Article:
by mvenner | Feb 28, 2019 | Blog
Fr. Richard Rohr, OFM
Inseparable, Thursday, February 28, 2019
And I am convinced that nothing can ever separate us from God’s love. Neither death nor life, neither angels nor demons, neither our fears for today nor our worries about tomorrow—not even the powers of hell can separate us from God’s love. No power in the sky above or in the earth below—indeed, nothing in all creation will ever be able to separate us from the love of God that is revealed in Christ Jesus our Lord. —Romans 8:38-39, New Living Translation
Did you ever notice that Jesus tells the disciples to proclaim the Good News to “all creation” or “every creature” (Mark 16:15), and not just to humans? Paul affirms that he has done this very thing when he says, “Never let yourself drift away from the hope promised by the Good News, which has been preached to every creature under heaven, and of which I, Paul, have become the servant” (Colossians 1:23). Did he really talk to and convince “every creature under heaven” in his short lifetime? Surely not, but Paul knew that he had announced to the world the deepest philosophical ground of things by saying that it all was in Christ—and he daringly believed that this truth would eventually stick and succeed.
I have never been separate from God, nor can I be, except in my mind. I would love for you to bring this realization to loving consciousness! In fact, why not stop reading now and just breathe and let it sink in? It is crucial that you know this experientially and at a cellular level—which is, in fact, a real way of knowing just as much as rational knowing. Its primary characteristic is that it is nondual and thus an open-ended consciousness, which does not close down so quickly and so definitively as dualistic thought does.
Regrettably, Christians have not protected this radical awareness of oneness with the divine. Paul’s brilliant understanding of a Corporate Christ, and thus our cosmic identity, was soon lost as early Christians focused more and more on Jesus alone and even apart from the Eternal Flow of the Trinity, which is theologically unworkable. Christ forever keeps Jesus firmly inside the Trinity, not a later add-on or a somewhat arbitrary incarnation. Trinitarianism keeps God as Relationship Itself from the very beginning, and not a mere divine monarch.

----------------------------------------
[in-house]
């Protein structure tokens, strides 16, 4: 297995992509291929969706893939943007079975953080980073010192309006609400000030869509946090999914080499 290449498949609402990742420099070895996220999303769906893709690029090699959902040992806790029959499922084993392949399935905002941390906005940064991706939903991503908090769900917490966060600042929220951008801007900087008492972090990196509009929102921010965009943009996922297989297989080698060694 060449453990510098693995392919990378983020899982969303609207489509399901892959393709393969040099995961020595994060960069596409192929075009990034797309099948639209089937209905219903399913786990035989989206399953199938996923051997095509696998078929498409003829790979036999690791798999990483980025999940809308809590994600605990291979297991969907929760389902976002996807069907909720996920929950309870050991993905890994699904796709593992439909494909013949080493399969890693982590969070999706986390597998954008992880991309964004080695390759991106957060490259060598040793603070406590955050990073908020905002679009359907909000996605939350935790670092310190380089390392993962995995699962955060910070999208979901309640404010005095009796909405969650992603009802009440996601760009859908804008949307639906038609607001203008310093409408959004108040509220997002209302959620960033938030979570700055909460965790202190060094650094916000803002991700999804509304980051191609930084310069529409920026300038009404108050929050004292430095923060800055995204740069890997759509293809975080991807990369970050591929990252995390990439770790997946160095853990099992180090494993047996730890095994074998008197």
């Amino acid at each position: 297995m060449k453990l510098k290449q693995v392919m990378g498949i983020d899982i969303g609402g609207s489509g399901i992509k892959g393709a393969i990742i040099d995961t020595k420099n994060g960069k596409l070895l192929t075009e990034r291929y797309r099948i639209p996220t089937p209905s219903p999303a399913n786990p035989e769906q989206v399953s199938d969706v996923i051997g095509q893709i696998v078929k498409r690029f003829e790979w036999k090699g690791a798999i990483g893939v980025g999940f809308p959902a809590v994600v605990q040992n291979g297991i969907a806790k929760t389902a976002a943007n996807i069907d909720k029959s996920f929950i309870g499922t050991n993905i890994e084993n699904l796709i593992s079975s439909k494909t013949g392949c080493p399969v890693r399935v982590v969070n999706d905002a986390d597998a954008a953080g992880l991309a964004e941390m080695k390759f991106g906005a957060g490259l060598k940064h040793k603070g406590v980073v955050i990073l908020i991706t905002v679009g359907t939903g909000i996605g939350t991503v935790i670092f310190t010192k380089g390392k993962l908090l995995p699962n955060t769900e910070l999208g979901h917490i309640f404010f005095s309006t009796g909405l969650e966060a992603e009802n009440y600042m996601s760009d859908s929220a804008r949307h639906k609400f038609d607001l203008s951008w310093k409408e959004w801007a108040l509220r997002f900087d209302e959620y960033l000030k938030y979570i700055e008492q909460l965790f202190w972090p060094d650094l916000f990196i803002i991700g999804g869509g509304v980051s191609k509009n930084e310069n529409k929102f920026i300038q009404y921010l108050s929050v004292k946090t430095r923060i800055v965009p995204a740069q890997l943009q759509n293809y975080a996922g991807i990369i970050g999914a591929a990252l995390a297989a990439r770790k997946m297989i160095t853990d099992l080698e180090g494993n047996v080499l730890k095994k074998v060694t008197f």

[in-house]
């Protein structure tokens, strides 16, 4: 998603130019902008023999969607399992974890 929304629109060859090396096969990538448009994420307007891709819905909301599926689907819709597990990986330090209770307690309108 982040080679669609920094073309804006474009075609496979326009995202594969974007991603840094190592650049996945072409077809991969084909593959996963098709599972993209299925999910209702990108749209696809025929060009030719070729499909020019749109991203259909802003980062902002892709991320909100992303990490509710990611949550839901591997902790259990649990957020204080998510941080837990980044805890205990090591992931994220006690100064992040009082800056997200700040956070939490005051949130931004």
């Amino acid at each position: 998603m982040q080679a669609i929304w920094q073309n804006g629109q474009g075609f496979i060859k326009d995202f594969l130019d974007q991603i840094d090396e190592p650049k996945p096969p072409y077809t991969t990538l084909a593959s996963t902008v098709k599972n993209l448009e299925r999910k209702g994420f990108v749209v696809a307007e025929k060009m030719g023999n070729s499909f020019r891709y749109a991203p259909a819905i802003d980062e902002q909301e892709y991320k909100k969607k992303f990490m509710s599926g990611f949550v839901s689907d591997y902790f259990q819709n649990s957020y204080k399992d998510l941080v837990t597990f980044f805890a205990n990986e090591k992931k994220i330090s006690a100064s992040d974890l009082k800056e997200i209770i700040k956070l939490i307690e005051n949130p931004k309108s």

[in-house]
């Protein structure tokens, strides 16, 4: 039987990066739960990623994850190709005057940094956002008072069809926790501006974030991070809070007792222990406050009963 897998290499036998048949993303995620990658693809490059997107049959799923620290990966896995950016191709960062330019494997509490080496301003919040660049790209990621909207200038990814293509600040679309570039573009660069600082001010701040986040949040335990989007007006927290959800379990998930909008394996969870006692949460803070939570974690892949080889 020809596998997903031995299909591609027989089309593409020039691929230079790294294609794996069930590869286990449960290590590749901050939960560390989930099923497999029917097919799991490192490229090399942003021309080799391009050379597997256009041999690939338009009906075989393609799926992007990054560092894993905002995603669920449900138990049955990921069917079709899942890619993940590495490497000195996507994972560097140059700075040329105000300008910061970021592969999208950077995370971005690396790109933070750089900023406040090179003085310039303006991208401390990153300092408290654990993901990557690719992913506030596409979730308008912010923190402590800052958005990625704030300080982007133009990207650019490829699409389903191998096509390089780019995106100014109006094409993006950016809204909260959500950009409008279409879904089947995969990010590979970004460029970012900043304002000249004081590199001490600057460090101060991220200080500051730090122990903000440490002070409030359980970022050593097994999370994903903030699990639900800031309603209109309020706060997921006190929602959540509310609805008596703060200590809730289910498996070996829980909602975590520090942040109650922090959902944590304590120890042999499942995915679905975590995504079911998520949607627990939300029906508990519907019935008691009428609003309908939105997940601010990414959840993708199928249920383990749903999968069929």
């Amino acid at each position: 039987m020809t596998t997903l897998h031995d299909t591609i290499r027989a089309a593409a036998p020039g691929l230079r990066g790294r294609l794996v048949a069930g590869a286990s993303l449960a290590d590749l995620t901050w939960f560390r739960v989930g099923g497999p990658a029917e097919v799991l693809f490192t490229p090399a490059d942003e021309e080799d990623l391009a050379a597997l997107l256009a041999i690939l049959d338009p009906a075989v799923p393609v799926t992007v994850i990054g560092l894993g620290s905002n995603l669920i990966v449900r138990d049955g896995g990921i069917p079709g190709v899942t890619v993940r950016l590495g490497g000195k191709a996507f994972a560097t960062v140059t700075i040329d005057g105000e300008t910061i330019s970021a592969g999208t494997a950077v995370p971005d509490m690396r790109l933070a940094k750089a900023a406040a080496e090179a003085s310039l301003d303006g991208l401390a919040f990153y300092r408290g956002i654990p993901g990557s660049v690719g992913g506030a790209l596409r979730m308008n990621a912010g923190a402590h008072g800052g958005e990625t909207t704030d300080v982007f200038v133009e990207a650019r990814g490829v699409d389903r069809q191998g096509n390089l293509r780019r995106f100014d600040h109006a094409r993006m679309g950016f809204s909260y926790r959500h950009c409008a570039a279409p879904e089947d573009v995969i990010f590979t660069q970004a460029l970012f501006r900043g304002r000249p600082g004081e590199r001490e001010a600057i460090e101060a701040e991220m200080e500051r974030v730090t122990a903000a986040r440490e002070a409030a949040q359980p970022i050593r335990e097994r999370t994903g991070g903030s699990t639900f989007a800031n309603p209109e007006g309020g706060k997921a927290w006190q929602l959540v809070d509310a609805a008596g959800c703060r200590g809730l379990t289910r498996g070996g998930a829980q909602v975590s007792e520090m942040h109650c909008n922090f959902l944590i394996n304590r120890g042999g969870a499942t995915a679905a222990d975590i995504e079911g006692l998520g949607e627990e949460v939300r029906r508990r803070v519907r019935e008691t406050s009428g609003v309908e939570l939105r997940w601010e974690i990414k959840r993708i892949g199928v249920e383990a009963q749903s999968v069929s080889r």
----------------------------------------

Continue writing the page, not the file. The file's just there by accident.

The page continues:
Paul summarizes his corporate understanding of salvation with his shorthand phrase “en Cristo,” using it more than any single phrase in all of his letters (over 100 times). En Cristo seems to be Paul’s code phrase for the gracious, participatory experience of salvation “from the beginning” (see Ephesians 1:3-12), the path that he so urgently wanted to share with the world. Succinctly put, this identity means humanity has never been separate from God—unless and except by its own negative choice. All of us, without exception, are living inside of a cosmic identity, already in place, that is drawing and guiding us forward. We are all en Cristo, willingly or unwillingly, happily or unhappily, consciously or unconsciously.
Paul seemed to understand that the lone individual was far too small, insecure, and short-lived to bear either the “weight of glory” or the “burden of sin.” Only the whole could carry such a mystery of constant loss and renewal. Paul’s knowledge and experience of “in Christ” allowed him to give God’s universal story a name, a focus, a love, and a certain victorious direction so that coming generations could trustingly jump on this cosmic and collective ride.
I hope that Christians will come to enjoy the full meaning of that short, brilliant phrase, because it is crucial for the future of Christianity, which is still trapped in a highly individualistic notion of salvation that ends up not looking much like salvation at all. Paul calls this bigger divine identity the “mystery of his purpose, the hidden plan he so kindly made in Christ from the very beginning” (see Ephesians 1:9-10).